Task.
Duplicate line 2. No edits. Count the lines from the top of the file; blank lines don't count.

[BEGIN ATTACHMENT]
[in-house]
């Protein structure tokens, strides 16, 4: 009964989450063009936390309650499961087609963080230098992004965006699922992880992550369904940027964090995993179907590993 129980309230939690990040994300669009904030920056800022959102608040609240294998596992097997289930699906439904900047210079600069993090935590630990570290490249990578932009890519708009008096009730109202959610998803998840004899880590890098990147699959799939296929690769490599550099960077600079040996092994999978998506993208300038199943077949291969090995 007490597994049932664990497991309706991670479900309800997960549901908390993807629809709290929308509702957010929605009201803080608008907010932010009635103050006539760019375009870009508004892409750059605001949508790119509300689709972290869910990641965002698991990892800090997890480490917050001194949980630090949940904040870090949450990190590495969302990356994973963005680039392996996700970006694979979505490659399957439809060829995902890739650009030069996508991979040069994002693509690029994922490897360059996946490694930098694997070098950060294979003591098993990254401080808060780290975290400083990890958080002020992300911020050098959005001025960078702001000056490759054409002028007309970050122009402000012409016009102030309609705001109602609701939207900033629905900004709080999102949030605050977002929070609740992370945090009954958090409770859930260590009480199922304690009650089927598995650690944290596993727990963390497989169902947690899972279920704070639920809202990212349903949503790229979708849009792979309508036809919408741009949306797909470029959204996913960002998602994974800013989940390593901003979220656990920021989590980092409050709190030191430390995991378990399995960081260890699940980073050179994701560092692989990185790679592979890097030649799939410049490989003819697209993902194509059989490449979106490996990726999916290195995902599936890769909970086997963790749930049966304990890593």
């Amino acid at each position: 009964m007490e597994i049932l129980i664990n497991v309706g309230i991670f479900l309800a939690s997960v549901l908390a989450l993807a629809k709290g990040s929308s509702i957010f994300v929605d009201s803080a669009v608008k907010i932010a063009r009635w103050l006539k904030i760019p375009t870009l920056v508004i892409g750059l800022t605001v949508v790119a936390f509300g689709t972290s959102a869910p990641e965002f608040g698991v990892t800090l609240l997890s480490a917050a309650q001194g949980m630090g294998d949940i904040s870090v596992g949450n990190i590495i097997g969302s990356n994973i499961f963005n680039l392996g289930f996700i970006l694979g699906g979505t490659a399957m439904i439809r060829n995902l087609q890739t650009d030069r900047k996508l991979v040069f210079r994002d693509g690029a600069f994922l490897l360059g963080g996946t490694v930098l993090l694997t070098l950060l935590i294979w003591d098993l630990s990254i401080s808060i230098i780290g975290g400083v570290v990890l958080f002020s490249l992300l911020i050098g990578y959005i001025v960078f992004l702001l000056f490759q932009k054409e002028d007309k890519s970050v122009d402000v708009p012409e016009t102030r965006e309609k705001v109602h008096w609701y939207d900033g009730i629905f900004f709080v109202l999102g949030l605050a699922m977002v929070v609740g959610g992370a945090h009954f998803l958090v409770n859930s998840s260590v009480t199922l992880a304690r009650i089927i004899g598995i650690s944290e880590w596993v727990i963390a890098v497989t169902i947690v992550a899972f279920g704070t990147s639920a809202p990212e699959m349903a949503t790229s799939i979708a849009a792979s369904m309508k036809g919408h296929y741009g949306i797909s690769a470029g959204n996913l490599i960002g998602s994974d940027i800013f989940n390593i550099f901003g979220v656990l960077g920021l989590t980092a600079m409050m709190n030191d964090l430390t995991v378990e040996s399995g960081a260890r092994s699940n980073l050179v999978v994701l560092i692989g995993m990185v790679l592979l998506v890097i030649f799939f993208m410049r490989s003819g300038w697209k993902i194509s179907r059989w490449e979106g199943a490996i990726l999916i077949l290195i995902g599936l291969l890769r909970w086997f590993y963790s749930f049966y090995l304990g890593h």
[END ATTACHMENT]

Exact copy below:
């Protein structure tokens, strides 16, 4: 009964989450063009936390309650499961087609963080230098992004965006699922992880992550369904940027964090995993179907590993 129980309230939690990040994300669009904030920056800022959102608040609240294998596992097997289930699906439904900047210079600069993090935590630990570290490249990578932009890519708009008096009730109202959610998803998840004899880590890098990147699959799939296929690769490599550099960077600079040996092994999978998506993208300038199943077949291969090995 007490597994049932664990497991309706991670479900309800997960549901908390993807629809709290929308509702957010929605009201803080608008907010932010009635103050006539760019375009870009508004892409750059605001949508790119509300689709972290869910990641965002698991990892800090997890480490917050001194949980630090949940904040870090949450990190590495969302990356994973963005680039392996996700970006694979979505490659399957439809060829995902890739650009030069996508991979040069994002693509690029994922490897360059996946490694930098694997070098950060294979003591098993990254401080808060780290975290400083990890958080002020992300911020050098959005001025960078702001000056490759054409002028007309970050122009402000012409016009102030309609705001109602609701939207900033629905900004709080999102949030605050977002929070609740992370945090009954958090409770859930260590009480199922304690009650089927598995650690944290596993727990963390497989169902947690899972279920704070639920809202990212349903949503790229979708849009792979309508036809919408741009949306797909470029959204996913960002998602994974800013989940390593901003979220656990920021989590980092409050709190030191430390995991378990399995960081260890699940980073050179994701560092692989990185790679592979890097030649799939410049490989003819697209993902194509059989490449979106490996990726999916290195995902599936890769909970086997963790749930049966304990890593």